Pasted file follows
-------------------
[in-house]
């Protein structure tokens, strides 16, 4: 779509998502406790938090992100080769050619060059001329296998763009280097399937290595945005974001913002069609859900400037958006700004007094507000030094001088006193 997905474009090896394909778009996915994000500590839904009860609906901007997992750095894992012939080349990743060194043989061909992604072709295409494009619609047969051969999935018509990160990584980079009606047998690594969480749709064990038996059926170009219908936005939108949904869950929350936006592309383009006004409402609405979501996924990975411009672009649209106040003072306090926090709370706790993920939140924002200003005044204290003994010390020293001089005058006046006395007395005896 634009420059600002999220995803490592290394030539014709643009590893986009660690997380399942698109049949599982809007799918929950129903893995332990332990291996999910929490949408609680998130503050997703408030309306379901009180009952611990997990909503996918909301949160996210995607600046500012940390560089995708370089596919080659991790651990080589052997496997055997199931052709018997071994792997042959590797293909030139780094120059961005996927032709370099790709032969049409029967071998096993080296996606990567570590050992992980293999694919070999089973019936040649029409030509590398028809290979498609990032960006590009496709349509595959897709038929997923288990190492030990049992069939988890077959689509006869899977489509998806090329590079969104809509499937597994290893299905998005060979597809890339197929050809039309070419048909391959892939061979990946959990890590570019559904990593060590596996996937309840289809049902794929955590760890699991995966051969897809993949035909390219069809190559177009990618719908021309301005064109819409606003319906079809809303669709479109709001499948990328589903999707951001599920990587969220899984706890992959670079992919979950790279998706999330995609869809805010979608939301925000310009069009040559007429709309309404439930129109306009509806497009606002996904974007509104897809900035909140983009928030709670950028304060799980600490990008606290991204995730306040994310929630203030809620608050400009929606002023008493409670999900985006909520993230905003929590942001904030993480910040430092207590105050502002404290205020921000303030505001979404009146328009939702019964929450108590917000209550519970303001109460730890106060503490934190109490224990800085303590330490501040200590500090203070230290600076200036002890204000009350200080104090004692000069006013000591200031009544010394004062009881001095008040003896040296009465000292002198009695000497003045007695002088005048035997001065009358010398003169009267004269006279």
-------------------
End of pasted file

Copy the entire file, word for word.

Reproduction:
[in-house]
């Protein structure tokens, strides 16, 4: 779509998502406790938090992100080769050619060059001329296998763009280097399937290595945005974001913002069609859900400037958006700004007094507000030094001088006193 997905474009090896394909778009996915994000500590839904009860609906901007997992750095894992012939080349990743060194043989061909992604072709295409494009619609047969051969999935018509990160990584980079009606047998690594969480749709064990038996059926170009219908936005939108949904869950929350936006592309383009006004409402609405979501996924990975411009672009649209106040003072306090926090709370706790993920939140924002200003005044204290003994010390020293001089005058006046006395007395005896 634009420059600002999220995803490592290394030539014709643009590893986009660690997380399942698109049949599982809007799918929950129903893995332990332990291996999910929490949408609680998130503050997703408030309306379901009180009952611990997990909503996918909301949160996210995607600046500012940390560089995708370089596919080659991790651990080589052997496997055997199931052709018997071994792997042959590797293909030139780094120059961005996927032709370099790709032969049409029967071998096993080296996606990567570590050992992980293999694919070999089973019936040649029409030509590398028809290979498609990032960006590009496709349509595959897709038929997923288990190492030990049992069939988890077959689509006869899977489509998806090329590079969104809509499937597994290893299905998005060979597809890339197929050809039309070419048909391959892939061979990946959990890590570019559904990593060590596996996937309840289809049902794929955590760890699991995966051969897809993949035909390219069809190559177009990618719908021309301005064109819409606003319906079809809303669709479109709001499948990328589903999707951001599920990587969220899984706890992959670079992919979950790279998706999330995609869809805010979608939301925000310009069009040559007429709309309404439930129109306009509806497009606002996904974007509104897809900035909140983009928030709670950028304060799980600490990008606290991204995730306040994310929630203030809620608050400009929606002023008493409670999900985006909520993230905003929590942001904030993480910040430092207590105050502002404290205020921000303030505001979404009146328009939702019964929450108590917000209550519970303001109460730890106060503490934190109490224990800085303590330490501040200590500090203070230290600076200036002890204000009350200080104090004692000069006013000591200031009544010394004062009881001095008040003896040296009465000292002198009695000497003045007695002088005048035997001065009358010398003169009267004269006279």